Nemo

On our drive to North Dakota (a hair over 1,250 miles), one of the many movies the kids watched was Finding Nemo.

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Although Henry loves cars and trains and planes (and Cars and Thomas and Planes), he can’t be distracted from Nemo. He watches it with his mouth open and often a can’t-help-it giant smile. He adores the characters and story, and it must somehow resonate with him. I’d be remiss if I didn’t at least mention that some of this could be the colors, or the friendly shapes.

We are staying in campus housing; we were lucky to get a two-bedroom apartment that is fully-furnished (this actually blows my mind, and is pretty awesome). Our building has an indoor pool, and we’ve been taking the kids every day.

Both kids love to get their swim diapers and swimsuits on, and they were extra excited to get loaded up with the puddle jumpers we got for them. But while Eleanor was shrieking and splashing in the pool with Bob, Henry refused to get in. He would walk quickly around the pool (reciting “walking feet, walking feet”) or play on the indoor play equipment, but he would kick and fight against getting into the pool itself.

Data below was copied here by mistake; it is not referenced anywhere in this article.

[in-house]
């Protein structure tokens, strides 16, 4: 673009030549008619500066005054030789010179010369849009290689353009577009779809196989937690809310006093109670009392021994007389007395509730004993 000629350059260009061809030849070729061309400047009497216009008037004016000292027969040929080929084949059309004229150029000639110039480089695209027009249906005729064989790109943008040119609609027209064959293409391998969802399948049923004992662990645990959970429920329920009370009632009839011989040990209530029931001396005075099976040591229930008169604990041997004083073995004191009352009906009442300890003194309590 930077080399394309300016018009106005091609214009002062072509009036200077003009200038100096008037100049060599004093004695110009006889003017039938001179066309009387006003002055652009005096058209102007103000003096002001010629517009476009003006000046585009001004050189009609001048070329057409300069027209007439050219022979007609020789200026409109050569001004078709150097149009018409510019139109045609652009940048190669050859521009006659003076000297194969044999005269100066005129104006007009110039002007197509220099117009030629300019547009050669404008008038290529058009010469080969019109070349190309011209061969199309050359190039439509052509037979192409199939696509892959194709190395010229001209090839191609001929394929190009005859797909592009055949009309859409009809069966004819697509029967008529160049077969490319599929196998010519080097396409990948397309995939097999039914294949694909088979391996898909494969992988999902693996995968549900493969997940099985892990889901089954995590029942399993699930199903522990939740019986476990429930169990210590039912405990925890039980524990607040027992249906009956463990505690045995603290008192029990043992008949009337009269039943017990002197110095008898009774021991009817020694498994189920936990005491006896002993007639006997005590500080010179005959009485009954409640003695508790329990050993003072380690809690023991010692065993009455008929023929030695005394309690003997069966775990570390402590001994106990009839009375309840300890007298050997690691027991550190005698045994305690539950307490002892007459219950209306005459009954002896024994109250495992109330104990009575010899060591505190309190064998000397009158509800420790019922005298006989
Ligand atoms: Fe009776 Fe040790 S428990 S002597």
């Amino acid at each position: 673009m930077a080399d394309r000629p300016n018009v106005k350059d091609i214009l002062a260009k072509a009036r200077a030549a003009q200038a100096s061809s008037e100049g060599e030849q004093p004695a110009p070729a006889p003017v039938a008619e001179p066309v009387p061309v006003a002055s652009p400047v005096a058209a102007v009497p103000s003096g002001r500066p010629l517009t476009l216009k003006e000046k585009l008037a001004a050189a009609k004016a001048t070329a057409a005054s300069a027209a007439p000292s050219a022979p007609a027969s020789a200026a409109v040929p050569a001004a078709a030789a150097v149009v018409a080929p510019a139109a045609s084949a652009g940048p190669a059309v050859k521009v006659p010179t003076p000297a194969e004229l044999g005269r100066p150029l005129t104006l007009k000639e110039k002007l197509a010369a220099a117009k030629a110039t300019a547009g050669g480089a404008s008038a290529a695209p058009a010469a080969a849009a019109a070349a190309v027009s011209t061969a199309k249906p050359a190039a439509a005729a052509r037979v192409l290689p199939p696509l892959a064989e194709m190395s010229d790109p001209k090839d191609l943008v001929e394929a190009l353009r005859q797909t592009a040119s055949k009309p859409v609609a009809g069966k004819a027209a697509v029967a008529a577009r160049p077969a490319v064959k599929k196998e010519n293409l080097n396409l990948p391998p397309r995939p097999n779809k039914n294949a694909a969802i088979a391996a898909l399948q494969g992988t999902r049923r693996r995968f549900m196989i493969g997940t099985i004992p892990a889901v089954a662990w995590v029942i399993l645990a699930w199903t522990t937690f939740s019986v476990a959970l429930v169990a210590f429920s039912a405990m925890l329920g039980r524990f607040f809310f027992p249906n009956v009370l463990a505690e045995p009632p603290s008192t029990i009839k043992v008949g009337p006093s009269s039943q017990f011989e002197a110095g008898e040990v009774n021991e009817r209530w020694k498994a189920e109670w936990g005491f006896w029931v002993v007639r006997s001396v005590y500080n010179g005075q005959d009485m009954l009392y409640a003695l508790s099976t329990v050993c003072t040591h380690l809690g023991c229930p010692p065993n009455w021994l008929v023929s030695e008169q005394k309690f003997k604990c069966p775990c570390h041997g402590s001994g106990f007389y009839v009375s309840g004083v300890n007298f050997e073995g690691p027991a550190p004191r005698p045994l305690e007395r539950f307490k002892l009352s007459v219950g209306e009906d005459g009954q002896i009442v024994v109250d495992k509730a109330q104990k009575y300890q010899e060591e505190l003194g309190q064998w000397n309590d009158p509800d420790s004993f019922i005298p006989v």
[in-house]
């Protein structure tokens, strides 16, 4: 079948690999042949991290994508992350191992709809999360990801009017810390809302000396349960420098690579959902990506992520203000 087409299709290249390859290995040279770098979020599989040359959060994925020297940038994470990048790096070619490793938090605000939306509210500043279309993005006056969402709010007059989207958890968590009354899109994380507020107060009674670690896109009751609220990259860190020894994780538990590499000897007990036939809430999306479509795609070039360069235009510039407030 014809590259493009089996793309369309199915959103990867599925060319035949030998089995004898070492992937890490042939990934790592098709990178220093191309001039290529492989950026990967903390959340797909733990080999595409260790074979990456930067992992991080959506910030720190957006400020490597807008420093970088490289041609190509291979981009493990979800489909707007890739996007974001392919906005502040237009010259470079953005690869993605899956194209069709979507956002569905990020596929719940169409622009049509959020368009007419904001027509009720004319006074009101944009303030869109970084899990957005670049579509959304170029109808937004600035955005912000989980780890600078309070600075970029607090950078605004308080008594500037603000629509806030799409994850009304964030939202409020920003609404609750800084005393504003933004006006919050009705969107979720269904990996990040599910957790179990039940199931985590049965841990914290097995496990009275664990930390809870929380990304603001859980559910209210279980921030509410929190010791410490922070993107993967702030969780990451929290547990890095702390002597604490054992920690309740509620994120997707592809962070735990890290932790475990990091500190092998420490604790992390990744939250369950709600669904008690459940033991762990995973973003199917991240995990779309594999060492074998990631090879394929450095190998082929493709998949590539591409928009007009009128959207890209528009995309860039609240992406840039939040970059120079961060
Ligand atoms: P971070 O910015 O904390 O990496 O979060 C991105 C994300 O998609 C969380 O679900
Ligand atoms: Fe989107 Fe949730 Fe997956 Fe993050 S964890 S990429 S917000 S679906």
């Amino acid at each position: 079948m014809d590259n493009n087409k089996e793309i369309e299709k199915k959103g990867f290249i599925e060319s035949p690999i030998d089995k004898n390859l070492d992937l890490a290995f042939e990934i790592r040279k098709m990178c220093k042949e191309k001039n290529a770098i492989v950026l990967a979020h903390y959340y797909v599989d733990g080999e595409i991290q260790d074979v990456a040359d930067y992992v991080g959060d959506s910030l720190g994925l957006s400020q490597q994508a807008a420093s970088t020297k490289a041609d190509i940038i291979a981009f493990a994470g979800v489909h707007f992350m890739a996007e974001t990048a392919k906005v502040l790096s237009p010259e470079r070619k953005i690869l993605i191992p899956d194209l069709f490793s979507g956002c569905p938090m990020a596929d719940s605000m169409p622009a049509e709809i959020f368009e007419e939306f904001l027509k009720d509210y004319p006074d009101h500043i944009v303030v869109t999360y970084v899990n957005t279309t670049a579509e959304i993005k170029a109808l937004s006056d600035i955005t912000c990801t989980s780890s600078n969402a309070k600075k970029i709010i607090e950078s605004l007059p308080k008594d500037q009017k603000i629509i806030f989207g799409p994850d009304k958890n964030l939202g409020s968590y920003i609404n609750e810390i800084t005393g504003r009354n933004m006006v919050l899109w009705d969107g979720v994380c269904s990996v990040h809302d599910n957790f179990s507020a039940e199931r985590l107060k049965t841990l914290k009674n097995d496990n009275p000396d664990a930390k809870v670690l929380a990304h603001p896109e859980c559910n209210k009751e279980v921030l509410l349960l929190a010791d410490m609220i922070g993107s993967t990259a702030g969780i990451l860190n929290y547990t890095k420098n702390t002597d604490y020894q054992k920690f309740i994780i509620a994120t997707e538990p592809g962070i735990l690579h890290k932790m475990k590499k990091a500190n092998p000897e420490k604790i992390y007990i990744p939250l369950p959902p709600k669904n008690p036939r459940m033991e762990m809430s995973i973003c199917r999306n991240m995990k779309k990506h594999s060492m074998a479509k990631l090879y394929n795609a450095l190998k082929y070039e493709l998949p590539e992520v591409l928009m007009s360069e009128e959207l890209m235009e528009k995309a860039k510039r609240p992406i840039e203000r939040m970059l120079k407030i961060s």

This was strange, as we would take the kids to lessons at the Y and go swimming with them twice a week in the winter, and he wouldn’t hesitate to jump in and wade, swim with me in the deeper water, and kick his little feet doggedly.

Finally, this evening, after he wanted to just sit in the hot tub (which was – in my opinion – just too hot) I carried him into the pool (kicking and fighting) and jumped up and down with him. He was delighted. I couldn’t pry him off of me for the first few minutes, and then he detached and started kicking his feet and paddling his hands. He would shoot me these really excited looks, and then he finally said, “You’re Marlin! I’m Nemo!” (later, he designated all of us Nemo). He swam and swam the pool this evening, bursting “I’m Nemo! Hi Nemo!” at intervals. I’d call “Hi Nemo!” and he’d proudly grin and paddle toward me. We practiced “Just keep swimming, swimming, swimming” and, true to the line, he mostly didn’t want to talk – he wanted to swim.

So we all swam together.

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